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February 10, 1982


The opinion of the court was delivered by: Bua, District Judge.


Presently before the court is defendant's motion for summary judgment dismissing Count II of plaintiff's action. An introduction of sorts is necessary before the merits of defendant's motion can be addressed.

This lawsuit represents the most recent stage of a dispute between the named parties that has been in the process of litigation since 1976. Although the cause now before the court is an action separate from the initial lawsuit, the present suit is intimately related to the former, and therefore, the history of the earlier action must be related here. The background of that case, which appeared twice before the district court, and twice before the Seventh Circuit Court of Appeals, is summarized below. Much of the following is borrowed from the appellate court's second decision, Roberts v. Sears, Roebuck & Co., 617 F.2d 460 (7th Cir. 1980) ("Roberts II").

The plaintiff inventor sued the defendant retail store chain*fn1 for breach of confidential relation, fraud, and negligent misrepresentation in the context of an agreement entered into by the parties assigning to the defendant patent rights held by the plaintiff in the plaintiff's invention of a quick release socket wrench. The plaintiff prayed for rescission of the agreement, an injunction against further use by the defendant, imposition of a constructive trust upon the defendant, an equitable accounting by the defendant and "such further equitable relief as may be appropriate."*fn2 Included among those equitable prayers was a plea "that damages be awarded to plaintiff."

By the time of trial, the issues tried to the jury had been limited to three separate claims: breach of a confidential relation, fraudulent misrepresentations and negligent misrepresentations. The court, in part, instructed the jury as follows in regard to money damages:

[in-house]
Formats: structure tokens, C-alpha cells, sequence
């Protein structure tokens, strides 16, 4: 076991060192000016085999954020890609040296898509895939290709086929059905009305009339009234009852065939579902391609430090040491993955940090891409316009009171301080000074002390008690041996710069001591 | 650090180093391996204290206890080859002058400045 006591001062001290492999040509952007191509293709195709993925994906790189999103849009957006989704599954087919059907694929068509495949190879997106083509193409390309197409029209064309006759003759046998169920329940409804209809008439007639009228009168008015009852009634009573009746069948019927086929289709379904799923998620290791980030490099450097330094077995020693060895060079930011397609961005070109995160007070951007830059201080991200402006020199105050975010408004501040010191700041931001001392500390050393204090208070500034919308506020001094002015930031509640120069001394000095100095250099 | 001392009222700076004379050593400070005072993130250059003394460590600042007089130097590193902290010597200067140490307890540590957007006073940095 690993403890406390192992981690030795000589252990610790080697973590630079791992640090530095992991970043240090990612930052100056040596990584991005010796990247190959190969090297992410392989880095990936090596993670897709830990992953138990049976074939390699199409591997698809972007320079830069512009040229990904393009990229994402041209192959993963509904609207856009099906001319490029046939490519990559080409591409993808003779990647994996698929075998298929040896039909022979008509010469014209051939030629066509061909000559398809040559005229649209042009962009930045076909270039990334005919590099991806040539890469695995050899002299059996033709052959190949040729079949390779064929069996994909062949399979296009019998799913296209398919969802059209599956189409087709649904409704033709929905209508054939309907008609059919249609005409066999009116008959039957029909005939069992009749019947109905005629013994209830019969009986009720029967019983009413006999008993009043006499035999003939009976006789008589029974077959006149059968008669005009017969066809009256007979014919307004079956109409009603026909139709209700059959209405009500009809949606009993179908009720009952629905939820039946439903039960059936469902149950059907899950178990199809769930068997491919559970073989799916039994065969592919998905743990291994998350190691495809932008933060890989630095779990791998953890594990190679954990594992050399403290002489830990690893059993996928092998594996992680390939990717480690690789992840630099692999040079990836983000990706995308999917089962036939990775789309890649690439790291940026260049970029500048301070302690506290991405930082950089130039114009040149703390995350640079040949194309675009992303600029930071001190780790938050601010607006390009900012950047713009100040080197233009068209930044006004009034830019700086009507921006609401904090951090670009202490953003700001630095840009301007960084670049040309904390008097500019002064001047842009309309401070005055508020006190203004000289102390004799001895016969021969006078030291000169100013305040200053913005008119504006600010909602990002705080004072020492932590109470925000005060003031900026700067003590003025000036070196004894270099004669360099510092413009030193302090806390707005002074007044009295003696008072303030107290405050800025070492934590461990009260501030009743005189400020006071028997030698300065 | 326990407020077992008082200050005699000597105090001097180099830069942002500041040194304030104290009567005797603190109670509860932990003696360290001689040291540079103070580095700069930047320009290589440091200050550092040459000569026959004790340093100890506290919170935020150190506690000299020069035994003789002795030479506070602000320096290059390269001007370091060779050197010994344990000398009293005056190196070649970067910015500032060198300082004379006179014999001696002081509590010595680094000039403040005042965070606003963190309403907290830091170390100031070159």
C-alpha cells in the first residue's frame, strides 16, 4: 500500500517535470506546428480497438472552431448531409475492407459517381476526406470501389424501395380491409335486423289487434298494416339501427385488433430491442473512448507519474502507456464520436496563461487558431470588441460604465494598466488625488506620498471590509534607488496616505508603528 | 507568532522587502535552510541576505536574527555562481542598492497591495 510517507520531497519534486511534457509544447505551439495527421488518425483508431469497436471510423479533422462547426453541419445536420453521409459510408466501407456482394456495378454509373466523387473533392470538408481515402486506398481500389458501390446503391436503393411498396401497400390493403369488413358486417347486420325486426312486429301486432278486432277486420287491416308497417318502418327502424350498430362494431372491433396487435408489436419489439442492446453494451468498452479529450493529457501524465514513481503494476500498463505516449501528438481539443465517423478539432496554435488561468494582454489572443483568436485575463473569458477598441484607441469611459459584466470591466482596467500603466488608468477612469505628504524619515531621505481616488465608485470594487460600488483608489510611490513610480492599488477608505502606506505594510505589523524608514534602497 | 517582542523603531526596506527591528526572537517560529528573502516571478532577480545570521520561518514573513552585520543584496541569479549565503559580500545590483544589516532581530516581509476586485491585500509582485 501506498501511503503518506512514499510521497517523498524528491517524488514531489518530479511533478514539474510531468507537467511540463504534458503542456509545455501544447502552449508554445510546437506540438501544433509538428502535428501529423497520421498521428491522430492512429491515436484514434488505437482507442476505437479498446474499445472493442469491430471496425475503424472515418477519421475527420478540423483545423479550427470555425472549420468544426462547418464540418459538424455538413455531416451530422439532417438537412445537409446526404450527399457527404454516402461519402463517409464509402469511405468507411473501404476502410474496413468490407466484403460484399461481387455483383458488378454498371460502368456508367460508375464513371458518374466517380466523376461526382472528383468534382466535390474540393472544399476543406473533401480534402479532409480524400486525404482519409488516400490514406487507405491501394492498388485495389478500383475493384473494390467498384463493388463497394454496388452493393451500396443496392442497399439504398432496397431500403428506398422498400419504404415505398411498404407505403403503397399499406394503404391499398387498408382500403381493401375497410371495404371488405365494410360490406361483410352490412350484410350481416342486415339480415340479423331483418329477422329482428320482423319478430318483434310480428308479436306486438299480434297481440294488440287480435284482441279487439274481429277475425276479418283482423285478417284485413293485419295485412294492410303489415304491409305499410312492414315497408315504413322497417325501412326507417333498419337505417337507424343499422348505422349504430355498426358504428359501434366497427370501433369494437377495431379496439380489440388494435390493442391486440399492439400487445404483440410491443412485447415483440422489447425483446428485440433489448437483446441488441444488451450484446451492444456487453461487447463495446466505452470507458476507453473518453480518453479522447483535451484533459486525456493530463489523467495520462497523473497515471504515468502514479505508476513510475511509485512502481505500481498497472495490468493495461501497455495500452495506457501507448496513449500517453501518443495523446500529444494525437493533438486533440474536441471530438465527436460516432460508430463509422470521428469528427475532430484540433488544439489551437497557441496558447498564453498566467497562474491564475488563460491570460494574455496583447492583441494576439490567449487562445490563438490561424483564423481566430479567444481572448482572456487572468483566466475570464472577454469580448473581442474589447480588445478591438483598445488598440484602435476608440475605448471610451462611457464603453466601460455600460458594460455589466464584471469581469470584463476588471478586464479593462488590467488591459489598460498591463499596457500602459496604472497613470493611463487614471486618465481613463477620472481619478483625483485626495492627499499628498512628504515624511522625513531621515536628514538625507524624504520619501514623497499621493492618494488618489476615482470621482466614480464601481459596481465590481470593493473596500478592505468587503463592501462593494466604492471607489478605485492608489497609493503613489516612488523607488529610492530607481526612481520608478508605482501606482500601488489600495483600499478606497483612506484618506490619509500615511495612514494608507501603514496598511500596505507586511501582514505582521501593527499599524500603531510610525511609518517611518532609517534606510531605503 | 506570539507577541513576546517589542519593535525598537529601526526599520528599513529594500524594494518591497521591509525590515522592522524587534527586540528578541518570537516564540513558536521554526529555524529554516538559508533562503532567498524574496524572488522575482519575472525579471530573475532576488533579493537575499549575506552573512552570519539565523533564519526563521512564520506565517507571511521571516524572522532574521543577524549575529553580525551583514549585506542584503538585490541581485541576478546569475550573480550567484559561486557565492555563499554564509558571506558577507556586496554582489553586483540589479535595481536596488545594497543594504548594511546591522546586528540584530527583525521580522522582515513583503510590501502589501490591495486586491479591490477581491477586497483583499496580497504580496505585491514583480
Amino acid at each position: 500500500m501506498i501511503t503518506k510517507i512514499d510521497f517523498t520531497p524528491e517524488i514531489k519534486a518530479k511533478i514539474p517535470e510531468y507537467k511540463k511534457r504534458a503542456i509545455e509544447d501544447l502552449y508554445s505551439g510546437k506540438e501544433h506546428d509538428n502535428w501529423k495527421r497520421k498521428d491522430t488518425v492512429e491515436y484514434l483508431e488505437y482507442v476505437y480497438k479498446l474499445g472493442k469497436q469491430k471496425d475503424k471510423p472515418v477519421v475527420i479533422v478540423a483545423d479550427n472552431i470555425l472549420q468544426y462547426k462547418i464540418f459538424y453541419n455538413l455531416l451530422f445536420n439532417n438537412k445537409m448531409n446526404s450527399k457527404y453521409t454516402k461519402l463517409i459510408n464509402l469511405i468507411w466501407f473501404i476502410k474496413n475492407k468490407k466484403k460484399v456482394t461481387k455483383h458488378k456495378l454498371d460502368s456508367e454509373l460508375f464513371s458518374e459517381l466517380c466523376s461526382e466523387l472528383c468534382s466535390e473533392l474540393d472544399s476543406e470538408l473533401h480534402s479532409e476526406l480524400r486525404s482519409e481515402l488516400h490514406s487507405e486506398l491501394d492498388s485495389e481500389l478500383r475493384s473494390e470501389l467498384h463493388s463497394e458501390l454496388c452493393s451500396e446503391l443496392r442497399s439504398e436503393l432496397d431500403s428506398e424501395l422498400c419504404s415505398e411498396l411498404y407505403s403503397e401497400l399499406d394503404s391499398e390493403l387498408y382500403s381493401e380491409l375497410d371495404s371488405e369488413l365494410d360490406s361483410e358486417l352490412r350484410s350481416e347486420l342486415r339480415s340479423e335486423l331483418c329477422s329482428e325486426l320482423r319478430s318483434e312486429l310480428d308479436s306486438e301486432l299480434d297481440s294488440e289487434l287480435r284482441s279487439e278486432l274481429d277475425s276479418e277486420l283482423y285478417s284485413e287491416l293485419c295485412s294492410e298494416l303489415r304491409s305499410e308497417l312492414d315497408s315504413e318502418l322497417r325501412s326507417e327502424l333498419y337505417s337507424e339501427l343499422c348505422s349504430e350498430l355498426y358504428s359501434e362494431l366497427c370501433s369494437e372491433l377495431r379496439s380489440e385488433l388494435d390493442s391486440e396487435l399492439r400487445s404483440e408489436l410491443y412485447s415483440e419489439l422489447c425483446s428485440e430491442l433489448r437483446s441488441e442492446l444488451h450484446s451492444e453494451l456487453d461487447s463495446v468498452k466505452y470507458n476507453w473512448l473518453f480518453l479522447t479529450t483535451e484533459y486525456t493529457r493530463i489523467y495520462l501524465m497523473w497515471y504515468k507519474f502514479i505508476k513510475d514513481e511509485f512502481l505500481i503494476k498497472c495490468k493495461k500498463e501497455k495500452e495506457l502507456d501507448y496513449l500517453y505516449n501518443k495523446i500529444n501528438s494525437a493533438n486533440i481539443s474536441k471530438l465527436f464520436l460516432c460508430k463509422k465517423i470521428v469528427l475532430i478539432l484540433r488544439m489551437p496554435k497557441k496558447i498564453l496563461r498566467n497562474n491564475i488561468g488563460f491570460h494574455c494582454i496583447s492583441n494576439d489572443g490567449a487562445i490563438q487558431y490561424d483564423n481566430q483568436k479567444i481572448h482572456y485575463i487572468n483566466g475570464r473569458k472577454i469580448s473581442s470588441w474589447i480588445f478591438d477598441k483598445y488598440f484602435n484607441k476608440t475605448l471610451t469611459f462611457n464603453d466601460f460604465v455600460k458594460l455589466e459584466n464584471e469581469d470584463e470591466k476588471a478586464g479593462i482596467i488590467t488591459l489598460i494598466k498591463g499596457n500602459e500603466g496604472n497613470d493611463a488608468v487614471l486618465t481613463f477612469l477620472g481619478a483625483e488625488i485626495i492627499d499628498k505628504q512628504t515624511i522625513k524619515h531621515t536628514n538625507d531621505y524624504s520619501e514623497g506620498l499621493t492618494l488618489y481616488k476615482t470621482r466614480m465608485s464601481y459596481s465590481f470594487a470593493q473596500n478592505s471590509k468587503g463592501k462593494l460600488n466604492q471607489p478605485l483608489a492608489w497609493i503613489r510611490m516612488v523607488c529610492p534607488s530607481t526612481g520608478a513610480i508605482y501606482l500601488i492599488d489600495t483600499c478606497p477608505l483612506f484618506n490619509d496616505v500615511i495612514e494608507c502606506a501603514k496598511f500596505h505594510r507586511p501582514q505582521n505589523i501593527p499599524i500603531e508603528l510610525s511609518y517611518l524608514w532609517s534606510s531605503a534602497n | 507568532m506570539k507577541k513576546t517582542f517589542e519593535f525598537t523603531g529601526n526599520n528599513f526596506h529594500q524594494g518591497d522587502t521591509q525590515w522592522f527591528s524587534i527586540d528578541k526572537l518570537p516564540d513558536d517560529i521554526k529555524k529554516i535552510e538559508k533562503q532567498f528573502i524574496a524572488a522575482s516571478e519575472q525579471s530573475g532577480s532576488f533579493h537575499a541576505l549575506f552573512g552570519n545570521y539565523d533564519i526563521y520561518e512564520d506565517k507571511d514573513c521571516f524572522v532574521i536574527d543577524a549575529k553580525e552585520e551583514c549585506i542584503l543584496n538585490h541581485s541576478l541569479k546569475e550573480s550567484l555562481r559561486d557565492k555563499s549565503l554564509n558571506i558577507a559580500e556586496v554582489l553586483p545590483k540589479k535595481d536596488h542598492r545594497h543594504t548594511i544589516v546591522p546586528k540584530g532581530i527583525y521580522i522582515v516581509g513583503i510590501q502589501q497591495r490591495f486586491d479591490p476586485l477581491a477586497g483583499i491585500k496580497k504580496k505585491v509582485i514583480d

The court further instructed the jury that "as a matter of law, any damages you may award under each claim will not be cumulative, and the plaintiff will not be permitted to collect damages under more than one claim." Separate verdict forms were supplied for each of the claims. The jury found for the plaintiff on all three claims and awarded damages of $1,000,000 on each. The total amount of the verdict was represented by that figure. The judgment has been satisfied.

In a post-trial motion, the plaintiff sought equitable rescission and restitution. The district court held that when the plaintiff permitted the case to go to the jury he had elected his legal remedy under Illinois law and could not later also seek equitable relief. Plaintiff appealed, seeking the right to full equitable relief over and beyond the one million dollar legal relief. The defendant cross appealed to set aside the money judgment against it.

In Roberts v. Sears, Roebuck & Co., 573 F.2d 976 (7th Cir. 1978), cert. denied, 439 U.S. 860, 99 S.Ct. 179, 58 L.Ed.2d 168 (1978) ("Roberts I"), the Seventh Circuit affirmed the district court's judgment against defendant on all three claims in plaintiff's complaint and the court's decision not to alter plaintiff's monetary award, but reversed the court's determination that it lacked the power to award rescission and remanded to the district court for a determination of whether rescission was appropriate under the facts of the case.

Subsequent to the Seventh Circuit's decision in Roberts I, the case went through the trial court and a second round in the Seventh Circuit, ultimately resulting in reassignment of the patent rights to the plaintiff. In order to "avoid if possible any future misunderstanding" the appellate court detailed the implementation of its second order as follows:

  [T]he effect of these two assignments will be that
  defendant owned all of the patent rights from June
  15, 1965 to January 20, 1977, and the plaintiff
  shall be considered the owner from January 20,
  1977 on.

617 F.2d at 465.

In its holding in Roberts II, the Seventh Circuit also expressed, in strong language, its opinion on the subject of reconsideration on remand (or presumably in an additional lawsuit) of the damage award in the initial trial. The Court stated:

  "In our prior opinion, we repeatedly referred to
  the `return of plaintiff's patent' and when we
  used the word rescission, we used it in the
  context of returning the plaintiff's patent. We
  did not say that the plaintiff could under any
  theory upon remand be entitled to restitution or
  additional damages or profits. In fact we
  expressly said that the plaintiff did
  elect his remedy as to past damages or
  profits up to the jury verdict and that return of

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